iGens: Meet the sober generation
67% of iGens say they avoid unhealthy activities such as excessive drinking and smoking.
Pragmatic and in control
Marketers can’t think of iGens as “Millennials, but younger.” While the two groups share some similarities, they were shaped by different life events. A majority of Millennials were children during the booming economy in the 90s. Most iGens grew up during the Great Recession; their childhood/teenage years were shaped by the threat of terrorism, mass shootings and political unrest. As a result, most researchers agree iGens tend to be much more pragmatic and responsible than other generations. While iGens tend to have liberal views on social issues (especially when it comes to gender and diversity issues), they may conduct themselves in a more conservative manner. For example, 67% of iGens say they avoid unhealthy activities such as excessive drinking and smoking compared to 56% of Millennials, according to Mintel’s US research on natural consumers.
Consumers are staying in instead of going out
This pragmatic, reserved and frugal generation will likely be very different on-premise consumers than Millennials. iGens may simply be less engaged with alcohol than other generations. According to the Centers for Disease Control and Prevention, teen drinking has fallen dramatically over the years, and is much lower than when Millennials were teens. In fact, one in five consumers aged 22-24 have not had any alcoholic beverage in the past three months compared to 13% of consumers aged 25-34.
Younger consumers are choosing to drink at home, with 56% of Younger Millennials (aged 24-31 and the closest comparison to iGens) preferring to drink at home instead of go out, according to Mintel’s report on on-premise alcohol in the US. Drinking at home is a more controlled personal experience for younger consumers and 28% say they prefer drinking at home because it takes too much effort to go out. In the age of bingeable TV and delivered food, iGens don’t need to go to bars to have a good time.
Of course, while generational cohorts often share unique characteristics, generalizations don’t apply to all iGens. Not all iGens are going to be teetotalling homebodies. However, from a pure numbers perspective, the iGeneration is a relatively small generation. The US population is getting older and according to US Census Bureau estimates, over 40% of alcohol drinkers will be 55 and older by 2023. This is an issue for alcohol brands and bars as, generally speaking, on-premise alcohol consumption decreases with age. Bars that cater to younger audiences may experience a slight drop in traffic over time, as there just aren’t as many young drinkers than in past years.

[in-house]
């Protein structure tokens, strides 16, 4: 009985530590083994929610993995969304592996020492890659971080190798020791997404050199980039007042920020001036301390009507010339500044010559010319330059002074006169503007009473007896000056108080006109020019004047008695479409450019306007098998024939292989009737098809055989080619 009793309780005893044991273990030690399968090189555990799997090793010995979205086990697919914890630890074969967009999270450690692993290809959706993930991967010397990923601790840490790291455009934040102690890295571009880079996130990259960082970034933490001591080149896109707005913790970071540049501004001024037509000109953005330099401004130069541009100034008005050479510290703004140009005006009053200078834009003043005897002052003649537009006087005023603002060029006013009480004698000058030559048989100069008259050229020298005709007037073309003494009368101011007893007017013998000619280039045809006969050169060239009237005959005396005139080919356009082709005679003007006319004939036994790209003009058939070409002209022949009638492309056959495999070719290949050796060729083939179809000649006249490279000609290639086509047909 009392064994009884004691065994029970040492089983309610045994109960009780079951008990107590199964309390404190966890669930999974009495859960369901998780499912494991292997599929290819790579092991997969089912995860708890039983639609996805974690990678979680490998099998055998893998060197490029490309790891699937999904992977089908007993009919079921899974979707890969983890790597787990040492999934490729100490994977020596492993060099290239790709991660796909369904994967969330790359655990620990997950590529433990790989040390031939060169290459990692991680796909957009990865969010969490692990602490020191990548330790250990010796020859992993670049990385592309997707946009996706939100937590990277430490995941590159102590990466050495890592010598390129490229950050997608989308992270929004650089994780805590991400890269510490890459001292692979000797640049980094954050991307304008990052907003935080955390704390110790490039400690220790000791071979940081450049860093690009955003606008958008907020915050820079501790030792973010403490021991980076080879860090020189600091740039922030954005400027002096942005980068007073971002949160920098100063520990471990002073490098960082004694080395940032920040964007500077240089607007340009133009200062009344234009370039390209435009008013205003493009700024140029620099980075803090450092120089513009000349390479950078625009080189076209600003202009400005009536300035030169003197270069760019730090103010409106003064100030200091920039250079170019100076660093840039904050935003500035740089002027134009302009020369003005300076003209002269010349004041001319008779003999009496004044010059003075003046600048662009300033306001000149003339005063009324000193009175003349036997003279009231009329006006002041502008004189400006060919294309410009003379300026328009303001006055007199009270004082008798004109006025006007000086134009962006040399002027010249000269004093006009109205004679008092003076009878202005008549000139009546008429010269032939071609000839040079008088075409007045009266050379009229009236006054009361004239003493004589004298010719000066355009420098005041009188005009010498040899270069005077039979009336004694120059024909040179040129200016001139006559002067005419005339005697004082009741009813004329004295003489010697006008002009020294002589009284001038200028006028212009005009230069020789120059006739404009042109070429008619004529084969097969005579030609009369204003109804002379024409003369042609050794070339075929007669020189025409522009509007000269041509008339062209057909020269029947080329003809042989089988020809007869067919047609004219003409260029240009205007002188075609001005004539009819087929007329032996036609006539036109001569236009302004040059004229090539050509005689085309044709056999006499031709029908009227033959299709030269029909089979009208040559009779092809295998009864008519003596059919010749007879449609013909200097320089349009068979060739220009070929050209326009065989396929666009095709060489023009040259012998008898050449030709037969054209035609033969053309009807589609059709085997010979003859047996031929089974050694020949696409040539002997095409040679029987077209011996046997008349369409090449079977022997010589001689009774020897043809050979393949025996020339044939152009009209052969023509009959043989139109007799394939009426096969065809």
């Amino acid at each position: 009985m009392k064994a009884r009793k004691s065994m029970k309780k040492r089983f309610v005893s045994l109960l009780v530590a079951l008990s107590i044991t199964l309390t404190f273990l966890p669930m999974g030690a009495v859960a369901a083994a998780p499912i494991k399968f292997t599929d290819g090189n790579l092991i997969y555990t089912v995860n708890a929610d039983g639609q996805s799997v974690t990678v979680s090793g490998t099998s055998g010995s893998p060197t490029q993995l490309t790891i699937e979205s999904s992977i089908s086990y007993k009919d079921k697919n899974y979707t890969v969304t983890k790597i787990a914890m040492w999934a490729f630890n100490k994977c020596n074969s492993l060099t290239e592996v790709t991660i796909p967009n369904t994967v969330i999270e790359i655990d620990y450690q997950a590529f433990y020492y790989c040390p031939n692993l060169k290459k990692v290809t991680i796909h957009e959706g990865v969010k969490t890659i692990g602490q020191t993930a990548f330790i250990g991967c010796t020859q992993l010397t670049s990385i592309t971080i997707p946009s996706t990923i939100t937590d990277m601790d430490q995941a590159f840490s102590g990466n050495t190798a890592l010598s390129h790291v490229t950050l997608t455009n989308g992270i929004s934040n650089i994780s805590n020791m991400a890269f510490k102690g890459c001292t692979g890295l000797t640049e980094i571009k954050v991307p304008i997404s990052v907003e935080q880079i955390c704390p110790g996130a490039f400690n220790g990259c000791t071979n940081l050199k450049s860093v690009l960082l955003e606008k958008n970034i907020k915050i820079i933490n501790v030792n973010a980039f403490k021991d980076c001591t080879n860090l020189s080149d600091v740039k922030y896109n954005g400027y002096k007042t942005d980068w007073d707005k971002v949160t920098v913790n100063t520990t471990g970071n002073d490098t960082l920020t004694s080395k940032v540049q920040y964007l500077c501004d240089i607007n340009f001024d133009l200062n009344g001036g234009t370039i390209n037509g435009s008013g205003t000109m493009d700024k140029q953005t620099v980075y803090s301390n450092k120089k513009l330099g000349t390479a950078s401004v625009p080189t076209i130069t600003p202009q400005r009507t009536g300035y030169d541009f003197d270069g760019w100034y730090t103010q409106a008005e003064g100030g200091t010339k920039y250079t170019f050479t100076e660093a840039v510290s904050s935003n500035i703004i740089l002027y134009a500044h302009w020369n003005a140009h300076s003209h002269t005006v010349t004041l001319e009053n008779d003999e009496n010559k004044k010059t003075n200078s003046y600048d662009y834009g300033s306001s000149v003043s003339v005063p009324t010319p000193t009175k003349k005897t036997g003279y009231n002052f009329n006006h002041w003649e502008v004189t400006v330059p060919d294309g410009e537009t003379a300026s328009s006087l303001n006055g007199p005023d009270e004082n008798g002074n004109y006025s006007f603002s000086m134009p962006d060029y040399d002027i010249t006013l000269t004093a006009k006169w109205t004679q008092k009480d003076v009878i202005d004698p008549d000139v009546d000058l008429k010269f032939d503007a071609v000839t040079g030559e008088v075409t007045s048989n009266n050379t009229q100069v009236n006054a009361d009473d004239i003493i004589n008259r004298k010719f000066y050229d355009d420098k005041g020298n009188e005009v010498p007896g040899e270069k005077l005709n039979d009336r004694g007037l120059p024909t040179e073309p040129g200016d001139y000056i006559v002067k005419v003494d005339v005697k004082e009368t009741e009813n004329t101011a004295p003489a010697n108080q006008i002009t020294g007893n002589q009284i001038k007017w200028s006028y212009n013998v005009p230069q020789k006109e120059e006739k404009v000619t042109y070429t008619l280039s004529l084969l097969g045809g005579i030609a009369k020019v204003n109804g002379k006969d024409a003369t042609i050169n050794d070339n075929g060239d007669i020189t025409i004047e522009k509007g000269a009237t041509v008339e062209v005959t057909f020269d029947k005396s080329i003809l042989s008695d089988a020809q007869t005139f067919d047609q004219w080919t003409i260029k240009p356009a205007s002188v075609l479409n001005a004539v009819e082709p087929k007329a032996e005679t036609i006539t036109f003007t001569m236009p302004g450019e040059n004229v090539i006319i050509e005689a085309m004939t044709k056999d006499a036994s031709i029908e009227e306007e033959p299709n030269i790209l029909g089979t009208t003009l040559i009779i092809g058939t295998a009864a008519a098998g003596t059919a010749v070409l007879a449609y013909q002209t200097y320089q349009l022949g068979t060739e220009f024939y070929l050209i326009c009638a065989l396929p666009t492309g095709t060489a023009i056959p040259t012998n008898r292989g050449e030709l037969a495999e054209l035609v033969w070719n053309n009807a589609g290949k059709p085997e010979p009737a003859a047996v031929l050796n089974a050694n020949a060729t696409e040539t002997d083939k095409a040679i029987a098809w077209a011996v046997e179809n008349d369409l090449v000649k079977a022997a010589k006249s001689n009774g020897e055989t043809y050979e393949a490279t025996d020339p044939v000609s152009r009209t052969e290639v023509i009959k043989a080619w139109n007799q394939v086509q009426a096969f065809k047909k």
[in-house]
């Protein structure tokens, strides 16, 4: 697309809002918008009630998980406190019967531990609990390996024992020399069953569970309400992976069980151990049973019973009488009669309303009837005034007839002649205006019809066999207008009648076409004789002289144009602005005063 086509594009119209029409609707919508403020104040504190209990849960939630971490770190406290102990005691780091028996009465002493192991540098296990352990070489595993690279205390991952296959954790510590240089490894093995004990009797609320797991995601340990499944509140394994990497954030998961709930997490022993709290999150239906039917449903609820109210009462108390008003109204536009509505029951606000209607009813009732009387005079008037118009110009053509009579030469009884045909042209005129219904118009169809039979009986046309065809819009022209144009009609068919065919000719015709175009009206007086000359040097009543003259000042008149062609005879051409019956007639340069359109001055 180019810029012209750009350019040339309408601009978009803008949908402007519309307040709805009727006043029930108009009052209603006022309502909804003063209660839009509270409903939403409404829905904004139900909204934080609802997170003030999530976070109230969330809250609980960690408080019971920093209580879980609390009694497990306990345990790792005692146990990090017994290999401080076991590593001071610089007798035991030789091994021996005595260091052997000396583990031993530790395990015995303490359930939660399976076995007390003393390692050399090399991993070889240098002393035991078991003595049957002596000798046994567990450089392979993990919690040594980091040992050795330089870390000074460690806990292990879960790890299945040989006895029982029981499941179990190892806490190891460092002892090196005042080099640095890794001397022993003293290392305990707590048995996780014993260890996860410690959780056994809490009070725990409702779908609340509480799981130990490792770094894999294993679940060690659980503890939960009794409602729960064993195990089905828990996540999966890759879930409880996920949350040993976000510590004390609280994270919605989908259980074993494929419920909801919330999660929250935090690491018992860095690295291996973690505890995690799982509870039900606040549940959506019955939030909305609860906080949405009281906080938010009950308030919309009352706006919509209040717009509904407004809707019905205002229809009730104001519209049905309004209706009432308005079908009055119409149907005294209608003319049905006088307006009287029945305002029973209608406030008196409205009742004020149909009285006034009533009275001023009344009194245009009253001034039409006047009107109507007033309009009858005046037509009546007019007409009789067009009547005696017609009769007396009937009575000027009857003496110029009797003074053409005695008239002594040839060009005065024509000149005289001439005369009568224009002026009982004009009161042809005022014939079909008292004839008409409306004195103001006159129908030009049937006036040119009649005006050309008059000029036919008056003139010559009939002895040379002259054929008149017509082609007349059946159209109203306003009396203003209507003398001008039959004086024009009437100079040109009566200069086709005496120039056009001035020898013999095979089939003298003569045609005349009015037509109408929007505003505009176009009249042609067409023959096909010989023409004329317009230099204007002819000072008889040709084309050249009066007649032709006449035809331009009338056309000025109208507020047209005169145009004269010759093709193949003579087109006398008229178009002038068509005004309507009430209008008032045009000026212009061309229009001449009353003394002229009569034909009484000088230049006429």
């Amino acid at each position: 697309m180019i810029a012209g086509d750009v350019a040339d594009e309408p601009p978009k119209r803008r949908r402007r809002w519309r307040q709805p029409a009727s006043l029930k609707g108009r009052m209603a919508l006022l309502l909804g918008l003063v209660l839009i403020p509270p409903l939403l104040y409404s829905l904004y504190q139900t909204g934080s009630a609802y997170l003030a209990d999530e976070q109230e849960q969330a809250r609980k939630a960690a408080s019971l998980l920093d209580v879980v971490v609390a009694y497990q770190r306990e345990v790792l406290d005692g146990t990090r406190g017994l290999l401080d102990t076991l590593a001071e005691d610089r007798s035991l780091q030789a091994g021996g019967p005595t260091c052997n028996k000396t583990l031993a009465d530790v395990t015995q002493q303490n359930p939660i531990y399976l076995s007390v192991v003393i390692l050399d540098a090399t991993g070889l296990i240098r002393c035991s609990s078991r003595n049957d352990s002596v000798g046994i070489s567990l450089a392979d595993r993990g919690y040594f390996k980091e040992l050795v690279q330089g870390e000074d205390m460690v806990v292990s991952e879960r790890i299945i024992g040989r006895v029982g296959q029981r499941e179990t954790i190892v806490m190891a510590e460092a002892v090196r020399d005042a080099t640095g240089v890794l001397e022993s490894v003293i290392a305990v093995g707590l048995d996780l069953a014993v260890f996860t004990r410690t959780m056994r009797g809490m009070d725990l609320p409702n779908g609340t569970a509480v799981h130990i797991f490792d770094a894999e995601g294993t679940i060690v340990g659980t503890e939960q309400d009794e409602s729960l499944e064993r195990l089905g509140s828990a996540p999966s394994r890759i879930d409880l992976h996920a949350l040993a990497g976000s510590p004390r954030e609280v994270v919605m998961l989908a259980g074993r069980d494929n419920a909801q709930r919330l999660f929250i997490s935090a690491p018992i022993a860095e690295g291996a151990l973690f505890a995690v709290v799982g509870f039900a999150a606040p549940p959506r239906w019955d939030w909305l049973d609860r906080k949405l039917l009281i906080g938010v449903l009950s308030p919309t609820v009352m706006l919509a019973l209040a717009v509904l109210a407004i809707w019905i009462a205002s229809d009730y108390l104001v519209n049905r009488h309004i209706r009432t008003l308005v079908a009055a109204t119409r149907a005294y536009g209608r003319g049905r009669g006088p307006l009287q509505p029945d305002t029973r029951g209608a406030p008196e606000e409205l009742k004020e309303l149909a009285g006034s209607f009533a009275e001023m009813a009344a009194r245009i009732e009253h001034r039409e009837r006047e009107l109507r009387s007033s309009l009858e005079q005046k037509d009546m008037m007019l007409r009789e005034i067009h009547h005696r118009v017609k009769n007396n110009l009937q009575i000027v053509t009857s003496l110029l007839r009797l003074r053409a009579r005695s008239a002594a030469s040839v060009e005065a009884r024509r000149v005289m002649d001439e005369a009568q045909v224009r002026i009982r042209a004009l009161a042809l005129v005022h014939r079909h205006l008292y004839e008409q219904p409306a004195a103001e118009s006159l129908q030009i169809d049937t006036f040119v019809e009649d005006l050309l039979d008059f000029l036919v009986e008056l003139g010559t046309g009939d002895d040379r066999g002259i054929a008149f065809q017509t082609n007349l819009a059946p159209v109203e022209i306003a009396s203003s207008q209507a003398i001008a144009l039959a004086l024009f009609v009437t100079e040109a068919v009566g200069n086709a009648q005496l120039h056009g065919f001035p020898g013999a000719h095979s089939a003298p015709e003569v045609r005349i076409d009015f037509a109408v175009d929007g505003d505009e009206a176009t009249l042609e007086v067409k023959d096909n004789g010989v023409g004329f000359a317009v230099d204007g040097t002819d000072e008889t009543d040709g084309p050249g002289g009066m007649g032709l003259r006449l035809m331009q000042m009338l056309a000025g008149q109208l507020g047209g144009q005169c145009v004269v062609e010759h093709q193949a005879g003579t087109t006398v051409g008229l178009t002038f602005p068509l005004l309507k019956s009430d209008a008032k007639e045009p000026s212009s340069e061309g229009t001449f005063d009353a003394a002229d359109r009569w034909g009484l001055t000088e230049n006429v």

What we think
Alcohol brands must adapt to changing US demographics. The overall population is aging and the next generation of young drinkers will likely drink less in general and may prefer drinking at home over bars and restaurants. Many brands are already looking for ways to engage with consumers at home. For example, Amazon, in partnership with Diageo, recently launched the new “Happy Hour” skill on Alexa-enabled devices. The skill provides drink recommendations based off of personal preferences, provides celebratory reasons for a drink, and offers bar recommendations.
Bars and restaurants need to focus on providing unique experiences for younger consumers when they do go out for a drink. Pop-up bars, unique looking or interactive drinks and unique decor can all provide an experience younger consumers want to share on social media.
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